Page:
Identity Politics

Calling Out Anti-Semitism Isn’t ‘Islamophobic’


- May 30th, 2019
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A protestor waves a Palestinian flag while standing atop a truck during rally in Times Square, May 18, 2018, in New York City.

Virginia State Delegate Ibraheem Samirah is the poster child for a new crop of Democratic politicians. He’s young, charismatic, and very progressive, with a history of activism that began in his student days on the campuses of Boston University and American University. Samirah has spent his brief time as a Virginia delegate hawking a “Green New Deal” for Virginia in the Washington Post.

But Samirah also has a history of shockingly antisemitic and virulently anti-Israel statements and troubling associations, and he doesn’t take kindly to those who point it out.

A story by Mikhael Smits in the Washington Free Beacon detailed Samirah’s long-running association with the American Muslims for Palestine (AMP), a Boycott, Divestment, and Sanctions group formed out of the Hamas-linked Islamic Association of Palestine (IAP). Samirah’s ties are both historic—including his father’s time as Chairman of the IAP and role as a Jordanian Muslim Brotherhood spokesman—and ongoing. He received funds from AMP donors in his delegate campaign this year, and spoke at AMP’s 2018 national convention.

Smits’ piece builds upon reporting during the February 2019 special election that highlighted Samirah’s anti-Semitic Facebook posts, which were condemned by both Republicans and Democrats but didn’t prevent him from winning the race by a comfortable margin.

Samirah responded to the new wave of criticism by tweeting an unsourced list of “statistics” claiming large numbers of Republicans, and a significant minority of Americans generally, hate or fear Muslims involved in politics.

Samirah also labeled his critics “Far-Right,” even though the “Far-Right” of Samirah’s imagination would seem to encapsulate the entire Virginia Republican Party, which responded to the Free Beacon report by labeling Samirah’s behavior “rabid anti-Semitism.”

The delegate only has himself to blame for the latest round of media attention, since it was Samirah who rushed to the news media to paint himself as a victim after a local Republican activist used a town hall session to ask him to explain his views on Shariah law. Many U.S. Islamist groups, after all, seek the imposition of a theocratic Islamic state.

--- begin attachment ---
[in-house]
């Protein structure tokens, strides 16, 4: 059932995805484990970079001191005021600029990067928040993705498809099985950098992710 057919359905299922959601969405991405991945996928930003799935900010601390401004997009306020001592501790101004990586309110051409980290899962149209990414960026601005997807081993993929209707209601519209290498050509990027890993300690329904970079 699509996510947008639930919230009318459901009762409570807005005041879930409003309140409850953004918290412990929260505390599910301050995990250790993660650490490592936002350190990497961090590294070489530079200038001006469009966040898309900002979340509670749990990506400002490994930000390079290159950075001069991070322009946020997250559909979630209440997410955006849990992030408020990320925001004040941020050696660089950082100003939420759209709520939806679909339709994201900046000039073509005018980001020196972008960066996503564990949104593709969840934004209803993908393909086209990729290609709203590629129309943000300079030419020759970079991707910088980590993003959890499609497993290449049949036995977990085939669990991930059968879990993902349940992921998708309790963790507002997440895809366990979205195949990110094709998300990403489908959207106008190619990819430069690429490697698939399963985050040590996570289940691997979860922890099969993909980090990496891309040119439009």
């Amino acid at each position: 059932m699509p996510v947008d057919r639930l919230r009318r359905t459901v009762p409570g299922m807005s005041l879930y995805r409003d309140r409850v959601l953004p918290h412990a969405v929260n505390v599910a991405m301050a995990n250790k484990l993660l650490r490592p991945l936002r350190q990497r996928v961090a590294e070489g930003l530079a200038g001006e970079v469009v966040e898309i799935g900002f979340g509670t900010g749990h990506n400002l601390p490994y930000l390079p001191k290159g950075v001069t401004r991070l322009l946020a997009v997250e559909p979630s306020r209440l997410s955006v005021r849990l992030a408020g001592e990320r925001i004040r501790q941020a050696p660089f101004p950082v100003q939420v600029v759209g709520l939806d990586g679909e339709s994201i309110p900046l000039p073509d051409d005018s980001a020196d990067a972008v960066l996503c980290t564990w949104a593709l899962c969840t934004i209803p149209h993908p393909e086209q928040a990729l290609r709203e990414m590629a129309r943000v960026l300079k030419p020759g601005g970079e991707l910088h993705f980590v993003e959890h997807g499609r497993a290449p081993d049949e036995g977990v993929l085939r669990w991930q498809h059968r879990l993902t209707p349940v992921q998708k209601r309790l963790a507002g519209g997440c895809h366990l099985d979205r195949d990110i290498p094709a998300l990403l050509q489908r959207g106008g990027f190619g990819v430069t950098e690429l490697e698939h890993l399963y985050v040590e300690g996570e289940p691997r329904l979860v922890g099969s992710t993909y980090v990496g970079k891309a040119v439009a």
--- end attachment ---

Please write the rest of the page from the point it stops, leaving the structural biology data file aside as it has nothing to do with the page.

Samirah even sparred publicly with Dr. Zhudi Jasser of the American Islamic Forum for Democracy, a noted Muslim reformer and opponent of U.S. Islamist groups, who noted the connection between support for Islamist groups and support for Shariah in a tweet which led Samirah to denounce the Arizona-based medical doctor and U.S. Navy veteran as “a bigot & grifter” with ties to the “alt-right.”

Samirah’s efforts to demonize anyone who deigns to notice his troubling statements and associations come from the same playbook as those of Representatives Rashida Tlaib (D-Mich.) and Ilhan Omar (D-Minn.), who both have repeatedly faced scrutiny for vile and anti-Semitic remarks, as well as associations with groups with ties to Islamic extremism and support for terrorism. Both freshman congresswomen have blamed “Islamophobia” and “white nationalism” for fomenting the criticism of their public statements and associations.

Ultimately, it remains to be seen whether this “cry racism” strategy will be successful in distracting the voting public from these elected officials’ actual records of anti-Semitic statements and associations with groups and individuals with ties to terrorism.

In the short term, Samirah—like Tlaib and Omar—might expect to get away with labeling his critics “far right” or “islamophobic,” the point of diminishing returns on this tactic is fast approaching, as new information on his terror-tied donors and associates is made public.

Photo credit: Drew Angerer/Getty Images

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